Family and pets escape South Side house fire

Neighbors knocked on doors to warn them that the house was on fire.

SAN ANTONIO — Late-night showering may have saved a family of four and all six pets from a nighttime South Side fire.

Krystal Pena said it was around 1 a.m. and they had just settled in for the night when neighbors at their shared duplex started knocking on doors to warn them the house was on fire.

Pena said that because they slept with the bedroom doors closed, they had no idea the back of the house was on fire, adding “I couldn’t believe what I was seeing. We got out so fast . He was already walking into the hallway.”

Pena said the rental house didn’t have smoke detectors, so the warning was a lifesaver.

With the people safe, they realized three of their dogs were trapped, so a family member went back inside and saved Possum, Chloe, and Chase from a smoky fate.

“He went back to get the dogs and the flame was already out. He couldn’t get out, so he had to knock on the window to get out,” Pena said.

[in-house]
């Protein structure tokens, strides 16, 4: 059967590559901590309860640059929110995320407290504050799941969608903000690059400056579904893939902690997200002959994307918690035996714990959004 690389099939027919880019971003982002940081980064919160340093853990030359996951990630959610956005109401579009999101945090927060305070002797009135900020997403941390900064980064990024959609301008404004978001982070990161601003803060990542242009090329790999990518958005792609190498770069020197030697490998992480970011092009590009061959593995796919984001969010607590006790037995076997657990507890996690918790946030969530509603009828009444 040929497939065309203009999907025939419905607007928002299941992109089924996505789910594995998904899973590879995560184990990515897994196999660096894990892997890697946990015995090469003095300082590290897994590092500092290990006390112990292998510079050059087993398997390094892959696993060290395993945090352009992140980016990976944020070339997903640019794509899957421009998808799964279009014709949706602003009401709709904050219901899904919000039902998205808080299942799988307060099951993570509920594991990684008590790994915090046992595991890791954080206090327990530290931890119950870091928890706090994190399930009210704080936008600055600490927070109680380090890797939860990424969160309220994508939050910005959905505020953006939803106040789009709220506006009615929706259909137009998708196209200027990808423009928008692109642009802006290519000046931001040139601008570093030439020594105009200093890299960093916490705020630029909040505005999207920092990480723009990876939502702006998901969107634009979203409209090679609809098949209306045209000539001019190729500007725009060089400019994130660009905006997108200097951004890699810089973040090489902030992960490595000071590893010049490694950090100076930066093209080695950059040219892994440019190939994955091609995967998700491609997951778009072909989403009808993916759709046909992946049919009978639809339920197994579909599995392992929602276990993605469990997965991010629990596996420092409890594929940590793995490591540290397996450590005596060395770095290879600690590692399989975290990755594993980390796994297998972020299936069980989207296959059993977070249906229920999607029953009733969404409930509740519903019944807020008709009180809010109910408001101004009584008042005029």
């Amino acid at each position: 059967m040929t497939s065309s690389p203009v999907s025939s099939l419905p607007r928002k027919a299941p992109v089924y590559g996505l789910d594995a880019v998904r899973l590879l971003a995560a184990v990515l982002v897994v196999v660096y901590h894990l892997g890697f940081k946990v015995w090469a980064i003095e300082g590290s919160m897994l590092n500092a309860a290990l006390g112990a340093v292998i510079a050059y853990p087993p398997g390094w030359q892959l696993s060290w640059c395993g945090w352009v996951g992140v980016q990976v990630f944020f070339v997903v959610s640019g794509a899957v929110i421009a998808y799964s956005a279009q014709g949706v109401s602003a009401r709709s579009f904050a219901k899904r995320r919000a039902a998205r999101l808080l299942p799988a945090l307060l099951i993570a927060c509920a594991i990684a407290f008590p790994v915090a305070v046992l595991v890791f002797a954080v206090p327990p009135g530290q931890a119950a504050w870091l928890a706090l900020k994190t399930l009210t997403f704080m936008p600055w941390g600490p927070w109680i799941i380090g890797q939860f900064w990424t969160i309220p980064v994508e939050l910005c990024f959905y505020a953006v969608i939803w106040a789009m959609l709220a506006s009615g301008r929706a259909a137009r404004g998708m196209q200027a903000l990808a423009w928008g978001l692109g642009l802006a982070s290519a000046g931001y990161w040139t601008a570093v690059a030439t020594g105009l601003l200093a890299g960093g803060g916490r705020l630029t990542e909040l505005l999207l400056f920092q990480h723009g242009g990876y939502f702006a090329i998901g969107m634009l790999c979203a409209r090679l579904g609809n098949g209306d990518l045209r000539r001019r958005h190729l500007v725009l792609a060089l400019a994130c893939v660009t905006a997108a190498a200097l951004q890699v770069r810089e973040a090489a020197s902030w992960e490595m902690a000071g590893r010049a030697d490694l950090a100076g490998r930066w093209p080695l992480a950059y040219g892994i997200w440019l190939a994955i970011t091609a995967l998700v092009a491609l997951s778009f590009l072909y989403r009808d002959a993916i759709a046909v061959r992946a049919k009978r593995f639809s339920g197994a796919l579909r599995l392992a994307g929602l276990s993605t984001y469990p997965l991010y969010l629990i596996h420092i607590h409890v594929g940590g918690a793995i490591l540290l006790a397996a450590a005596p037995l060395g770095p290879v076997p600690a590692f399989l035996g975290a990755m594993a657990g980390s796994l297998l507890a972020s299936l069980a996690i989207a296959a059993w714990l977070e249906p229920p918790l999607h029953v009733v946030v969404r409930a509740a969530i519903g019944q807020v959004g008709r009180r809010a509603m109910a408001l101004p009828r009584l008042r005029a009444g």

When the firefighters arrived, they were able to put out the flames and save Cocabean the iguana and Panpan the rabbit.

Of the pet rabbit, Pena said, “He was terrified but we calmed him down.”

Pena said the Red Cross arrived with blankets and an offer of emergency aid, and neighbors next door gave them water and clothes.

“We were all in our nightgowns to go to bed,” Pena said, adding “It’s a bit difficult because that’s all we had.”

Pena said that having recently paid all their monthly expenses, they do not know where they will find a pile of money to move.

Pena said she was grateful her husband’s tools survived the fire so the family could move in and start rebuilding their lives.

She said that while they worked to figure things out, they would monitor the burnt remains of the house so that anything salvageable would not be stolen.

Pena said water and electricity were cut following the fire, so it won’t even be possible to clean up their surviving belongings.

Grateful that people and pets barely survived, Pena said she was grateful for life.

“We were blessed to come out of this alive,” Pena said.

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Raymond I. Langston